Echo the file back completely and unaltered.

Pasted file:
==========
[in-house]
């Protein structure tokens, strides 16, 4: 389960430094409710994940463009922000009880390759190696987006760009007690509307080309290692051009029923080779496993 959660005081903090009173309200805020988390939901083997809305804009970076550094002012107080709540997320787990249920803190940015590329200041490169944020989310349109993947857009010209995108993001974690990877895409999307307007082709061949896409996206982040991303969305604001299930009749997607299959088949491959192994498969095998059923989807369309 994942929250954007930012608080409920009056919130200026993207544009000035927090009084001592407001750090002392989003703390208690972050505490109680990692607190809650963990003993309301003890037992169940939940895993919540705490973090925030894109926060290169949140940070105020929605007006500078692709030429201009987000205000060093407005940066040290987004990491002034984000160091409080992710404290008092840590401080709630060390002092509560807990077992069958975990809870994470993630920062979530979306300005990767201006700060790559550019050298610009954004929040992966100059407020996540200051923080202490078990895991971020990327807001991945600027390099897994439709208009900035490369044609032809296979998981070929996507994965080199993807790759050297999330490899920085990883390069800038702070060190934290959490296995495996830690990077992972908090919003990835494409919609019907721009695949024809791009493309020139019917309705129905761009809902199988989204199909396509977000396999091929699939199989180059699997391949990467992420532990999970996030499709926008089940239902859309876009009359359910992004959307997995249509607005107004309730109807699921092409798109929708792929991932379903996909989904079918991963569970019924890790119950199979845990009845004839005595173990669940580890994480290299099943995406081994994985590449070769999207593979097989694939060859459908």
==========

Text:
[in-house]
């Protein structure tokens, strides 16, 4: 389960430094409710994940463009922000009880390759190696987006760009007690509307080309290692051009029923080779496993 959660005081903090009173309200805020988390939901083997809305804009970076550094002012107080709540997320787990249920803190940015590329200041490169944020989310349109993947857009010209995108993001974690990877895409999307307007082709061949896409996206982040991303969305604001299930009749997607299959088949491959192994498969095998059923989807369309 994942929250954007930012608080409920009056919130200026993207544009000035927090009084001592407001750090002392989003703390208690972050505490109680990692607190809650963990003993309301003890037992169940939940895993919540705490973090925030894109926060290169949140940070105020929605007006500078692709030429201009987000205000060093407005940066040290987004990491002034984000160091409080992710404290008092840590401080709630060390002092509560807990077992069958975990809870994470993630920062979530979306300005990767201006700060790559550019050298610009954004929040992966100059407020996540200051923080202490078990895991971020990327807001991945600027390099897994439709208009900035490369044609032809296979998981070929996507994965080199993807790759050297999330490899920085990883390069800038702070060190934290959490296995495996830690990077992972908090919003990835494409919609019907721009695949024809791009493309020139019917309705129905761009809902199988989204199909396509977000396999091929699939199989180059699997391949990467992420532990999970996030499709926008089940239902859309876009009359359910992004959307997995249509607005107004309730109807699921092409798109929708792929991932379903996909989904079918991963569970019924890790119950199979845990009845004839005595173990669940580890994480290299099943995406081994994985590449070769999207593979097989694939060859459908």